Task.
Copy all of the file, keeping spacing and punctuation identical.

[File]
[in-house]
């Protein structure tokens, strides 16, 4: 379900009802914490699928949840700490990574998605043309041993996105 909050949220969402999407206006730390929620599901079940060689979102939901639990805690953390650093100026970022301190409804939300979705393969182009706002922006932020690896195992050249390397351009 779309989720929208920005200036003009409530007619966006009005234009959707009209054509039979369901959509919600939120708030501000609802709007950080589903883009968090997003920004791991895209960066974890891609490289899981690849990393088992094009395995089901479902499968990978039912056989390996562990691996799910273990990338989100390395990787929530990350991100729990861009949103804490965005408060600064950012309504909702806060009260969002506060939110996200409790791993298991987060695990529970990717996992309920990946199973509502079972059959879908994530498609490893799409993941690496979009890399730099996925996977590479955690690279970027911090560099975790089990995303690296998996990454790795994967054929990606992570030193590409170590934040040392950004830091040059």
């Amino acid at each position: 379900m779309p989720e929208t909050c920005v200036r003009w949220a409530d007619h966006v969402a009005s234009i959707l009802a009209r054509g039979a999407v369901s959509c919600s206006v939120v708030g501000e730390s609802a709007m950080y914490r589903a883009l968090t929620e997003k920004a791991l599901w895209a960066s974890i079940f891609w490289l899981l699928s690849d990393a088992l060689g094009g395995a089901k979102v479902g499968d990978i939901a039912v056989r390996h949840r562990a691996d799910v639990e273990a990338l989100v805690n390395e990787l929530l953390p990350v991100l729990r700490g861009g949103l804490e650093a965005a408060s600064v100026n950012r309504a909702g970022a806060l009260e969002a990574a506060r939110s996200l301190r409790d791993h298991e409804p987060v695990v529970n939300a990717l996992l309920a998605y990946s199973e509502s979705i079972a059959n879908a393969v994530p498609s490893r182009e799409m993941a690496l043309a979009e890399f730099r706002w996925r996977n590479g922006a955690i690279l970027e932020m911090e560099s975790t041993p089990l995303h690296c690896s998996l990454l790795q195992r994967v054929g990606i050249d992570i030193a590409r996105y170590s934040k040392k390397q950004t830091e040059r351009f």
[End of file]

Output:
[in-house]
């Protein structure tokens, strides 16, 4: 379900009802914490699928949840700490990574998605043309041993996105 909050949220969402999407206006730390929620599901079940060689979102939901639990805690953390650093100026970022301190409804939300979705393969182009706002922006932020690896195992050249390397351009 779309989720929208920005200036003009409530007619966006009005234009959707009209054509039979369901959509919600939120708030501000609802709007950080589903883009968090997003920004791991895209960066974890891609490289899981690849990393088992094009395995089901479902499968990978039912056989390996562990691996799910273990990338989100390395990787929530990350991100729990861009949103804490965005408060600064950012309504909702806060009260969002506060939110996200409790791993298991987060695990529970990717996992309920990946199973509502079972059959879908994530498609490893799409993941690496979009890399730099996925996977590479955690690279970027911090560099975790089990995303690296998996990454790795994967054929990606992570030193590409170590934040040392950004830091040059």
């Amino acid at each position: 379900m779309p989720e929208t909050c920005v200036r003009w949220a409530d007619h966006v969402a009005s234009i959707l009802a009209r054509g039979a999407v369901s959509c919600s206006v939120v708030g501000e730390s609802a709007m950080y914490r589903a883009l968090t929620e997003k920004a791991l599901w895209a960066s974890i079940f891609w490289l899981l699928s690849d990393a088992l060689g094009g395995a089901k979102v479902g499968d990978i939901a039912v056989r390996h949840r562990a691996d799910v639990e273990a990338l989100v805690n390395e990787l929530l953390p990350v991100l729990r700490g861009g949103l804490e650093a965005a408060s600064v100026n950012r309504a909702g970022a806060l009260e969002a990574a506060r939110s996200l301190r409790d791993h298991e409804p987060v695990v529970n939300a990717l996992l309920a998605y990946s199973e509502s979705i079972a059959n879908a393969v994530p498609s490893r182009e799409m993941a690496l043309a979009e890399f730099r706002w996925r996977n590479g922006a955690i690279l970027e932020m911090e560099s975790t041993p089990l995303h690296c690896s998996l990454l790795q195992r994967v054929g990606i050249d992570i030193a590409r996105y170590s934040k040392k390397q950004t830091e040059r351009f």